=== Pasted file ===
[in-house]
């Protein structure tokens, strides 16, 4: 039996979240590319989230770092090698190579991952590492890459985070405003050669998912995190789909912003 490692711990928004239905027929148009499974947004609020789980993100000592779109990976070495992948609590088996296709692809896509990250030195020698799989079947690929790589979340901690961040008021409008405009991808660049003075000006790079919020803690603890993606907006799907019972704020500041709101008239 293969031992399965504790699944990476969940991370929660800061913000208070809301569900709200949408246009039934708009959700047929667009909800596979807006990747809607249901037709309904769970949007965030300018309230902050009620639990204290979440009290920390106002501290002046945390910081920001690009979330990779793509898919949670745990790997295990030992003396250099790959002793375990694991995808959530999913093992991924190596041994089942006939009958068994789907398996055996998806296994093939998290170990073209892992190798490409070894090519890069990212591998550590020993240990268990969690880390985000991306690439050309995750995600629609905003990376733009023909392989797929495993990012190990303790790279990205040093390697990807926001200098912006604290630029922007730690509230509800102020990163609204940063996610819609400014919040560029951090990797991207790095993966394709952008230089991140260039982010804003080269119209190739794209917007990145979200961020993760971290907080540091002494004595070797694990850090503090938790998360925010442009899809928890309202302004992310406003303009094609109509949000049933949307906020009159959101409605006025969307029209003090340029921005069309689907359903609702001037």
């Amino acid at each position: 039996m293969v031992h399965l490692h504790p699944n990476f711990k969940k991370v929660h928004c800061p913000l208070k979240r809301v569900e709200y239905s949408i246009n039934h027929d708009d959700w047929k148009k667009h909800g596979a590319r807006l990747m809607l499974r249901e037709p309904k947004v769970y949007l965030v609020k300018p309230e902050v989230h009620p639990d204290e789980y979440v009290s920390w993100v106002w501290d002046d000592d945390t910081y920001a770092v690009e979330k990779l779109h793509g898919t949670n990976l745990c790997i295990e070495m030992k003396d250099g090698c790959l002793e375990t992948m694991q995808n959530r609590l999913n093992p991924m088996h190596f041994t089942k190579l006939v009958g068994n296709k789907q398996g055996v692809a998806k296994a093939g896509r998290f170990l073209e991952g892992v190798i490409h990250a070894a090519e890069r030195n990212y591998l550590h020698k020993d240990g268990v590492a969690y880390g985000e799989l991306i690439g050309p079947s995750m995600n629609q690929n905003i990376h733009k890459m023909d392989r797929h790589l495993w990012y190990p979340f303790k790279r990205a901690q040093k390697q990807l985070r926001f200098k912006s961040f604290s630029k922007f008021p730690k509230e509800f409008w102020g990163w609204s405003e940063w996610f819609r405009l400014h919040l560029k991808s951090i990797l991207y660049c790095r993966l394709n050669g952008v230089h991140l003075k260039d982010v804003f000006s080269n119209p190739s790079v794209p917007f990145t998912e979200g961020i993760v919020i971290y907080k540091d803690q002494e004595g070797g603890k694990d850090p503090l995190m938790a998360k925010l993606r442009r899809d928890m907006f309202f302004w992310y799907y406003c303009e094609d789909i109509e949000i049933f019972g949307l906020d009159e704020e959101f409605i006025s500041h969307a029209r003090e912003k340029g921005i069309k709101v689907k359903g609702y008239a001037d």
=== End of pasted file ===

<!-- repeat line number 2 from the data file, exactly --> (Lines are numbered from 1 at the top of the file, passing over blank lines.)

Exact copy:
């Protein structure tokens, strides 16, 4: 039996979240590319989230770092090698190579991952590492890459985070405003050669998912995190789909912003 490692711990928004239905027929148009499974947004609020789980993100000592779109990976070495992948609590088996296709692809896509990250030195020698799989079947690929790589979340901690961040008021409008405009991808660049003075000006790079919020803690603890993606907006799907019972704020500041709101008239 293969031992399965504790699944990476969940991370929660800061913000208070809301569900709200949408246009039934708009959700047929667009909800596979807006990747809607249901037709309904769970949007965030300018309230902050009620639990204290979440009290920390106002501290002046945390910081920001690009979330990779793509898919949670745990790997295990030992003396250099790959002793375990694991995808959530999913093992991924190596041994089942006939009958068994789907398996055996998806296994093939998290170990073209892992190798490409070894090519890069990212591998550590020993240990268990969690880390985000991306690439050309995750995600629609905003990376733009023909392989797929495993990012190990303790790279990205040093390697990807926001200098912006604290630029922007730690509230509800102020990163609204940063996610819609400014919040560029951090990797991207790095993966394709952008230089991140260039982010804003080269119209190739794209917007990145979200961020993760971290907080540091002494004595070797694990850090503090938790998360925010442009899809928890309202302004992310406003303009094609109509949000049933949307906020009159959101409605006025969307029209003090340029921005069309689907359903609702001037």